The name change came about because Lyons’ firm was now less about building sidecars, far more about car construction. SS stood, depending on which version you believe, for Standard-Swallow, Swallow Standard, Standard Special or Swallow Special, and at that point in history, it had no other significant meanings. Adolf Hitler was another two years away from taking power in Germany, giving the acronym far more sinister connotations.
The car had expensive looks, but its price tag didn't match them. Lyons wasn't just good at creating lovely looking cars, he had the ability to build them cheaply too. The hardened businessman used his considerable negotiation skills to ensure that the SS cars were much cheaper than other coachbuilt machines with similar looks. It was a trend that would continue when the firm metamorphosed into the post-war Jaguar.
There were some grumbles from customers though. As good as the SS cars looked, they didn't always go that well, Lyons cutting costs by using standard engines that weren't always up to the task of giving sporting performance. The cars had six-cylinder motors, but power outputs of around the 50bhp mark were hardly enough to generate excitement.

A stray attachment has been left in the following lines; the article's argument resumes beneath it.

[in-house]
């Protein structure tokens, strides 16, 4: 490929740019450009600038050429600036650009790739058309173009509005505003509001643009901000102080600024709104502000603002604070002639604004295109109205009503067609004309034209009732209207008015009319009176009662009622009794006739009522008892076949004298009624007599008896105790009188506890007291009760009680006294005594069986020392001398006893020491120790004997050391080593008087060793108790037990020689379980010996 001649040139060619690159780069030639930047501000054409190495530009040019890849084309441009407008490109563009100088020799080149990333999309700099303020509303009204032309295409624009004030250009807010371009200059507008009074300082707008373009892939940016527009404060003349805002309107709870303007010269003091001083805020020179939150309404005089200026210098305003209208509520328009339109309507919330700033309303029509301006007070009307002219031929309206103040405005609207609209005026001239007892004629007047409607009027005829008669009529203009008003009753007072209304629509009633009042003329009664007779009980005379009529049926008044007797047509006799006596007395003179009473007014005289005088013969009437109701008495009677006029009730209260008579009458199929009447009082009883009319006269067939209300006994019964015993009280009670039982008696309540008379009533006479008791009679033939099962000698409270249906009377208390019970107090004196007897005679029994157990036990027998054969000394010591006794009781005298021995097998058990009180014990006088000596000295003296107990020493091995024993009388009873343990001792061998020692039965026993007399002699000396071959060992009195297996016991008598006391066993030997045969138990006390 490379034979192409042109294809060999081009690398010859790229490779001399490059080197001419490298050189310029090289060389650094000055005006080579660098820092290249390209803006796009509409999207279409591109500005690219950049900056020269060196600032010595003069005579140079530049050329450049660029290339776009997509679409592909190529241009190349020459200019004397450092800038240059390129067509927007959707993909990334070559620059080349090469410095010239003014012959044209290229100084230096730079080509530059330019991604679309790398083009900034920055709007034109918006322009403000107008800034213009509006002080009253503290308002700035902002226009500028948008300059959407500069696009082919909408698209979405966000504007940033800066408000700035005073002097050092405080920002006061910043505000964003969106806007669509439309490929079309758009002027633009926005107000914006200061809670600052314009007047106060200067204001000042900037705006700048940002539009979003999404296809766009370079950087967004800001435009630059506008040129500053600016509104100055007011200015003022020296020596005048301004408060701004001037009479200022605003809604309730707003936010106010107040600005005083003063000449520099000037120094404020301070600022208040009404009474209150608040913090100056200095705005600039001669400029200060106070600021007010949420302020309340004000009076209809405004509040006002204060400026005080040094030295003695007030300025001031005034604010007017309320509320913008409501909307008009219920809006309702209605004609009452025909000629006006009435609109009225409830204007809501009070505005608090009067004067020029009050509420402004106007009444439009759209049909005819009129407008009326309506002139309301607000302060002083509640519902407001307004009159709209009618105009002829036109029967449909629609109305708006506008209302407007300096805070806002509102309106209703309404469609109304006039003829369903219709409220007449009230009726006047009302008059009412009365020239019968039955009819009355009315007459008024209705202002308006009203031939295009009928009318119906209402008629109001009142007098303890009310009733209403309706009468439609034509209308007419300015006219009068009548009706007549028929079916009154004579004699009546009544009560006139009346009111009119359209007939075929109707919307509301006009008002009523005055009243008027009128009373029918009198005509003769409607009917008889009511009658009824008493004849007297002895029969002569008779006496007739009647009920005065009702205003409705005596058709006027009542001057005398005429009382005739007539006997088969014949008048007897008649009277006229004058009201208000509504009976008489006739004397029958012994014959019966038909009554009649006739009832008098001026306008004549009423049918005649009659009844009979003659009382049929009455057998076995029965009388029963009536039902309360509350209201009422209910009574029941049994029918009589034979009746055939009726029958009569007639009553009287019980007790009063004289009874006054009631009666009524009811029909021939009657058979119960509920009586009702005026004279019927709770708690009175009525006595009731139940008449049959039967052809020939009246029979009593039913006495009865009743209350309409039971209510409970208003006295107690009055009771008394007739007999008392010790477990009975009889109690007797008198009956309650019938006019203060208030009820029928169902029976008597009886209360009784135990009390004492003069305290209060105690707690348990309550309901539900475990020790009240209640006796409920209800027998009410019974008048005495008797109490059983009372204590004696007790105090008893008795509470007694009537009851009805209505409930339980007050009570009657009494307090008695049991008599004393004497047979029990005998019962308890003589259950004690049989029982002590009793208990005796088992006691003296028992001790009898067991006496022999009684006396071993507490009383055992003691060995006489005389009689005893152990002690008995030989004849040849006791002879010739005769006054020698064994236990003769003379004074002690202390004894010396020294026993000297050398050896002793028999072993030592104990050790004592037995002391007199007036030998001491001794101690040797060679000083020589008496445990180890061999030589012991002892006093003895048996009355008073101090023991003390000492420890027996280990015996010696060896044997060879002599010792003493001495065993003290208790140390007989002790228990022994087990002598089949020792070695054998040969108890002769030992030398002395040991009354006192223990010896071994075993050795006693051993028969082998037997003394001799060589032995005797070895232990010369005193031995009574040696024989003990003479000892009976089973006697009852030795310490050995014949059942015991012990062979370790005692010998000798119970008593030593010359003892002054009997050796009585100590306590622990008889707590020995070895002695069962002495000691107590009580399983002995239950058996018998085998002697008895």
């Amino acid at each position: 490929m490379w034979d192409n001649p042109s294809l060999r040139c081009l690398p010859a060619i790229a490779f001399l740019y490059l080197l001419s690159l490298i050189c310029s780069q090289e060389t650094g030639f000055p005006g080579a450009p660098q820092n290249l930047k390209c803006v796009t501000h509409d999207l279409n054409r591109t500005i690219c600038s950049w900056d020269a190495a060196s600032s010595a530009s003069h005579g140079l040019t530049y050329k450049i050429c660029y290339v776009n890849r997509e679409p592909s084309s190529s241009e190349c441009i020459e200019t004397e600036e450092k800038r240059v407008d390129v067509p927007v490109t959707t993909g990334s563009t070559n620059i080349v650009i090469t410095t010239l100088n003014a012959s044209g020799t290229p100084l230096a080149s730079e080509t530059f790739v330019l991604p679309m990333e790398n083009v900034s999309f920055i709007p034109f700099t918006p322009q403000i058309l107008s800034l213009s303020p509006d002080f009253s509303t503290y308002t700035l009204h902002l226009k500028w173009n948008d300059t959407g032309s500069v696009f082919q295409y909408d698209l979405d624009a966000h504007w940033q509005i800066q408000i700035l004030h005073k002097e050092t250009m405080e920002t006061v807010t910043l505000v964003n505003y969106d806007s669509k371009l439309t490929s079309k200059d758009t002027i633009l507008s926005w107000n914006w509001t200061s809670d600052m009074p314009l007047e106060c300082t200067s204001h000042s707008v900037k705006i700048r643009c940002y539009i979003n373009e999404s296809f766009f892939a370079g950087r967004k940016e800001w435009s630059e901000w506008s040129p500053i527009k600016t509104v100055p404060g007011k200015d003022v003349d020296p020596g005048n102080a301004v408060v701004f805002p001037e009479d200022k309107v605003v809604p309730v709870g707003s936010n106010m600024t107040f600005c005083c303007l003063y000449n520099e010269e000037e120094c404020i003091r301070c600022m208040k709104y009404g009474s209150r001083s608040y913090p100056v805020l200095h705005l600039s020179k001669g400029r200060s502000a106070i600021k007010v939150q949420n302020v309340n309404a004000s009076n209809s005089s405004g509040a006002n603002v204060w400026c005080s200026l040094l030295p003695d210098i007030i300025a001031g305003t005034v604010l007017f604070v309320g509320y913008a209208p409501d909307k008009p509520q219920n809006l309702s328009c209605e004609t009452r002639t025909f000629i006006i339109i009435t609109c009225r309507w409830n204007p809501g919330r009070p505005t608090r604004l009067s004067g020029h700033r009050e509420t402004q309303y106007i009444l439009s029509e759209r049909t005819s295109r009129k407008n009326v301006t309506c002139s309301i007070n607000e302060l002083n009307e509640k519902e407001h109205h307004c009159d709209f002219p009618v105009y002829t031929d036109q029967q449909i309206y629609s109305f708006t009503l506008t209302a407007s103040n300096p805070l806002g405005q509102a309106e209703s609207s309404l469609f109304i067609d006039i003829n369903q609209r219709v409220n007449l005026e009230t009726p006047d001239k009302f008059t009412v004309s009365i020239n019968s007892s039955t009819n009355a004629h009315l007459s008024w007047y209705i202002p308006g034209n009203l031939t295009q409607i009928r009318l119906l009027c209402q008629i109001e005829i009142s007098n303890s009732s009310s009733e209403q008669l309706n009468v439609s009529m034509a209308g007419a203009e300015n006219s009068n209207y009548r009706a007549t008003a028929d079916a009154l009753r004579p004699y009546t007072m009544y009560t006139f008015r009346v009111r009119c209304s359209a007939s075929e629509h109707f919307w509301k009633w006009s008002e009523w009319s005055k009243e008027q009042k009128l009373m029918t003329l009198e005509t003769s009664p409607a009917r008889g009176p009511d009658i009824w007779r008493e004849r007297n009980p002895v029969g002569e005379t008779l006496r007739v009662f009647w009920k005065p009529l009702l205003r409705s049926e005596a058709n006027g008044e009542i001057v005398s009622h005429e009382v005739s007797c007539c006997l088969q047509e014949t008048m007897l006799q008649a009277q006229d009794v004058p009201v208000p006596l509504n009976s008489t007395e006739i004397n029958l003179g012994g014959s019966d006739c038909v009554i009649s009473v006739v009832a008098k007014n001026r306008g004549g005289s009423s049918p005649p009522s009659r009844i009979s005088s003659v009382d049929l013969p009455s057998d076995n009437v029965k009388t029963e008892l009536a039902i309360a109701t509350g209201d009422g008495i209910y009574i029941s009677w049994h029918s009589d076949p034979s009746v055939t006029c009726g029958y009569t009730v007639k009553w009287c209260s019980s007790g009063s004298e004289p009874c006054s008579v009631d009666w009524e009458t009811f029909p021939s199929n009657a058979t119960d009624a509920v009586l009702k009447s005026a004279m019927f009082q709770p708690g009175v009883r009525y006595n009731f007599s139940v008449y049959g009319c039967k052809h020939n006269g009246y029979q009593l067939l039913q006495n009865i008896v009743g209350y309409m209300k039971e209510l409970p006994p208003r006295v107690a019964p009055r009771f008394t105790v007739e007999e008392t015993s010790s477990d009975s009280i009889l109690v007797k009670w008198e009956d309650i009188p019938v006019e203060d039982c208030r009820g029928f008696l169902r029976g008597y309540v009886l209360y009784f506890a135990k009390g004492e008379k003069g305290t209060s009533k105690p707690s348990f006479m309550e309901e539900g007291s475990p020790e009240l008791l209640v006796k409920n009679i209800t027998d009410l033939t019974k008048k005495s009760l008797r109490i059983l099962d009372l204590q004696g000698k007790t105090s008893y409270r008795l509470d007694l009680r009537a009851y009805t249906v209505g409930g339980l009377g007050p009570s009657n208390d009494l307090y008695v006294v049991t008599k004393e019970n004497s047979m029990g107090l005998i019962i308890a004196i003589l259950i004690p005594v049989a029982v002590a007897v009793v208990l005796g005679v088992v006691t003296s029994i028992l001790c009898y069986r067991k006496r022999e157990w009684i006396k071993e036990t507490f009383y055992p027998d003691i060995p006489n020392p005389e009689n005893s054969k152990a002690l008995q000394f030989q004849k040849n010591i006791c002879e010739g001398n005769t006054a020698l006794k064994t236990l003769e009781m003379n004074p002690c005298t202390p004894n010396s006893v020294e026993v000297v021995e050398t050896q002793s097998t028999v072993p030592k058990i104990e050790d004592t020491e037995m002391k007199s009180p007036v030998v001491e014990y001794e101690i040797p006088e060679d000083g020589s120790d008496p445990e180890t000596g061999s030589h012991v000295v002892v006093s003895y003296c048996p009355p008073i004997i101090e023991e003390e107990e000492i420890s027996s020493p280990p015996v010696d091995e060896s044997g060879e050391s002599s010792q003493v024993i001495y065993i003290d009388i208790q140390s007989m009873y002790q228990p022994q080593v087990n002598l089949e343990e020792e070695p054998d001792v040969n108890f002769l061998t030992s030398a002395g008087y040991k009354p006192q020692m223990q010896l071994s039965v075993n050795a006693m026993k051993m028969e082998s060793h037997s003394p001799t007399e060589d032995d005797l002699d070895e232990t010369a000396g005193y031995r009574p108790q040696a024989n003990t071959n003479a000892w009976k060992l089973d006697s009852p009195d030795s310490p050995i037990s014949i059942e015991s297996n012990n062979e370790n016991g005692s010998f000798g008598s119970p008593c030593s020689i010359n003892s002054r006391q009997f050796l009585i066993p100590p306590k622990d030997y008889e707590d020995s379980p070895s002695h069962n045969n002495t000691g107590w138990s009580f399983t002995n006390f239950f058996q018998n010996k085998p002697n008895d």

Lyons’ response was to create an engineering department, so SS cars could start to develop its own mechanical parts. It was another seed sewn that would eventually spout into the Jaguar of the future. "It was obvious that if we were going to get anywhere, we must do something about the engines, but I did not know how we should do it."